Amid all the debate surrounding the Smith commission there has been surprisingly little focus on energy policy and where there has its focused almost exclusively on oil. Clearly there are issues of great importance to discuss such as tax and welfare but energy will play a vital part in Scotland’s future. Successive Westminster governments have failed to invest adequately in the infrastructure and refuse to take heed of the unique problems (and advantages) that Scotland’s geography present.
Of course the age-old arguments about oil revenues are even more pertinent considering the discovery of more oil fields in the North Sea, but simply redirecting oil revenues from Westminster doesn’t tackle the underlying problems (although it would be a good start). The reason I argue for Scotland to have control of energy policy is so that the people of Scotland benefit from its natural resources by having a modern grid, reasonable energy prices and a structure that gives profits back to the people instead of solely to large corporations. The UK is the only country in Europe that doesn’t own its electricity grid, it also has the fourth highest electricity bills and the highest customer dissatisfaction with the private companies supplying the electricity so clearly the current model is not working.
The two areas of the electricity system that matter most are transmission and generation. Transmission of electricity through high-voltage lines is operated by the National Grid (it also owns the network in England and Wales) the network in Scotland is owned by Scottish Power and SSE. They earn money from the grid by charging companies to use it who then sell electricity to consumers. In 2013 the Scottish Power companies SP Transmission Ltd made £154.3 million before tax profit and SP Distribution Ltd made £179.4 million before tax profit. SSE made a massive £955.4 million profit in 2014 from the network side of its business of which £136.7 million came from transmission (high-voltage lines) and £507 million came from distribution (carrying power to houses and businesses).
Clearly electricity is a necessity so why is it that this vital commodity is controlled by two corporations that are beholden only to their shareholders ? These companies are making massive profits from what is essentially a captive market and although it would be unfair to say they aren’t making any investments in updating the grid they aren’t doing it quickly enough to take full advantage of Scotland’s renewable energy potential. An example of this reluctance to fully commit to investing in infrastructure that plagues risk averse private companies is the much delayed grid connections from the islands of Orkney, Shetland and Western Isles. Between them they have excellent marine and wind energy resources but this bounty of clean energy remains untapped as the unique challenges provided by their location keeps the development in limbo.
If the grid was publicly owned and maintenance work was contracted out to private companies such as SSE this would allow the expertise and experience of the current owners to be utilised whilst allowing the Government and thus the people to steer the direction of our energy policy in a way that suits our needs and aspirations. This has all been outlined by The Common Weal in their Making Energy Work For Us proposal along with a more in-depth analysis in Repossessing the Future.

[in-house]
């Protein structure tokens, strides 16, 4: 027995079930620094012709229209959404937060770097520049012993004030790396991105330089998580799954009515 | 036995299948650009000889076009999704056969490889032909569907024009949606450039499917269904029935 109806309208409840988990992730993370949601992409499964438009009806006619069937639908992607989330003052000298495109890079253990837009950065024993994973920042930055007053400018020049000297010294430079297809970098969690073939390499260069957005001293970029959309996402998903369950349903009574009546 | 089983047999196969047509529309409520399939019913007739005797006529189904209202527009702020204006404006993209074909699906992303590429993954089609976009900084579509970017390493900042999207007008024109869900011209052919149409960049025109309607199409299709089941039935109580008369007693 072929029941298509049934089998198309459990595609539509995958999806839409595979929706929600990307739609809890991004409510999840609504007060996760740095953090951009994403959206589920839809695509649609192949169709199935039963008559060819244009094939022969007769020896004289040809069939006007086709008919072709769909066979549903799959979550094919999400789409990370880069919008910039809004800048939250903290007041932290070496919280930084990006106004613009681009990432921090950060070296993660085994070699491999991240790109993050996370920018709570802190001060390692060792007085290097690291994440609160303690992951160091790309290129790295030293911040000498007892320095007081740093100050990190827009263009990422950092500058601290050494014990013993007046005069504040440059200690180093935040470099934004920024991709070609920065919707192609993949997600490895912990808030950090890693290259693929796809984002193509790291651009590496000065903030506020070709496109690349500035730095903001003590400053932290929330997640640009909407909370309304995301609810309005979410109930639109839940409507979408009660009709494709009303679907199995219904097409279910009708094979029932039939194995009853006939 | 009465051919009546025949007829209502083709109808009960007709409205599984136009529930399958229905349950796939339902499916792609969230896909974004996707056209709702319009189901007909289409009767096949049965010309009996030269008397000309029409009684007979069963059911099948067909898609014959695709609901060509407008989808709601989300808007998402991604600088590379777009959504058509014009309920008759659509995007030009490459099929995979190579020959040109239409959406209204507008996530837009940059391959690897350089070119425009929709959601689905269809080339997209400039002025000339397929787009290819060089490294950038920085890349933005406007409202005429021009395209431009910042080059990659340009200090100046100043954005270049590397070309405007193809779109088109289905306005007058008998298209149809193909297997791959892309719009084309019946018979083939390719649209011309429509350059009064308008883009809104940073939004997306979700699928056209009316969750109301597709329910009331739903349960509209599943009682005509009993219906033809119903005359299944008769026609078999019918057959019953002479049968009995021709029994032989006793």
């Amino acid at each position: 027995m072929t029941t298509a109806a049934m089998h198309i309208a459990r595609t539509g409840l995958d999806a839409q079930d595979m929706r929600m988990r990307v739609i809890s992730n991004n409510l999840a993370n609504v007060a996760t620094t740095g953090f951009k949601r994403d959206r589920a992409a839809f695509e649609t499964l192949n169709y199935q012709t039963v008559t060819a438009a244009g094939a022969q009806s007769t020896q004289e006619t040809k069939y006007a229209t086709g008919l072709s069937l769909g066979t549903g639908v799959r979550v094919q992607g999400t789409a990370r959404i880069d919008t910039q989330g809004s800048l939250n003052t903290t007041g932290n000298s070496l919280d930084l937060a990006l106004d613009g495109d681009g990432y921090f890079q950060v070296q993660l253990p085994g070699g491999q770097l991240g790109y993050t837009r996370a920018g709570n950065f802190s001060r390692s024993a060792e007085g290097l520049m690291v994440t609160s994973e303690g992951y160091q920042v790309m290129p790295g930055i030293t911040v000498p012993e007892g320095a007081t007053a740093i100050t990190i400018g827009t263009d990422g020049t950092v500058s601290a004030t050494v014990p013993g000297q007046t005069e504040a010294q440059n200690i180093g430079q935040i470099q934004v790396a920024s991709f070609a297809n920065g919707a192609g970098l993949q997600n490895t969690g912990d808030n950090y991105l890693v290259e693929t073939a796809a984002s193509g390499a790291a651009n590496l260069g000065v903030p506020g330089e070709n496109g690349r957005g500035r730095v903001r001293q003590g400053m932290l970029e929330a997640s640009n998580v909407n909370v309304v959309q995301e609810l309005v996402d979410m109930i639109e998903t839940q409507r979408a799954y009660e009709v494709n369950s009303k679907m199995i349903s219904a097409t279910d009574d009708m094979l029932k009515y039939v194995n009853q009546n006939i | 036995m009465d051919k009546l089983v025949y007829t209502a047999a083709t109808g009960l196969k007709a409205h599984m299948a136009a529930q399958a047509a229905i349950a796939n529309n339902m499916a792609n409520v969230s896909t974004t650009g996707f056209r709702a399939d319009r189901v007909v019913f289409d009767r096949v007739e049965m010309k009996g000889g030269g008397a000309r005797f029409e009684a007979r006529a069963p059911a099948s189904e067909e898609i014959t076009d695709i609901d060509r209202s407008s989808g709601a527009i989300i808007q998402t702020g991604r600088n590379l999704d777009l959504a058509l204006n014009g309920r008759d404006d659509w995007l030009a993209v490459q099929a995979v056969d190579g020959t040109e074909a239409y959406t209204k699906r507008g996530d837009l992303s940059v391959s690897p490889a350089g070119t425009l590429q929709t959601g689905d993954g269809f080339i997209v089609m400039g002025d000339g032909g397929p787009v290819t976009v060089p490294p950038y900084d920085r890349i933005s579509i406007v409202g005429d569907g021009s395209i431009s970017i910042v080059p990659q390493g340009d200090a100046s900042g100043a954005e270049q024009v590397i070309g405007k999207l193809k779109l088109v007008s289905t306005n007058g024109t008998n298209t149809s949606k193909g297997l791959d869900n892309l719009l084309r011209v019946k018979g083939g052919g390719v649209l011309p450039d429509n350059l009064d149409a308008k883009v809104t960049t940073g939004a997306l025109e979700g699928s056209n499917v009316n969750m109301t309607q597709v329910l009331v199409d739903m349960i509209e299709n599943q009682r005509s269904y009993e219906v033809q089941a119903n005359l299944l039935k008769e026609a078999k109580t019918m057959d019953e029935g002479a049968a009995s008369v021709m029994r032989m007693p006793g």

It’s probably worth mentioning at this point before I carry on that the Chairman of SSE is none other than Lord Smith of Kelvin, the very man who is in charge of the discussions over the powers that be devolved (including energy policy) is chairman of the company that dominates Scotland’s electricity market. But of course that’s not important he couldn’t possibly have a conflict of interest.
The energy sector is undergoing transformational changes as Scotland moves towards a fully renewable supply. This will require a mixture of wind, wave and tidal energy as well as innovative ways of storing the energy. That Scotland has enough wind and wave resources is not in doubt nor does it require new technolgy to be created to store it, pumped hydro has been around for decades. The main barrier for the development is that it requires the Government to persuade the companies in question that they can make enough profit out any scheme (thus profit from the consumer). Private companies look for low risk high return ventures but in a publicly owned industry the Government could accept lower returns as the investment is for the good of society. In March SSE reconsidered plans to create four offshore wind farms “as limited subsidies and high costs threatened the viability of the industry and returns on a series of projects were not attractive enough to invest.”
By taking energy generation into public ownership the profits could be reinvested into our society instead of simply lining the pockets of enormous corporations. The Norwegian people reaped the benefit of oil due to the fact that its largest oil supplier StatOil is owned by the Government, of course we all know this didn’t happen in the UK. It’s imperative that this doesn’t happen again with the renewable industry and this can only happen if Scotland is given power over energy policy and then uses those powers to create an energy industry that puts the people first and not the corporations that currently have a complete monopoly over generation, transmission and distribution of our electricity.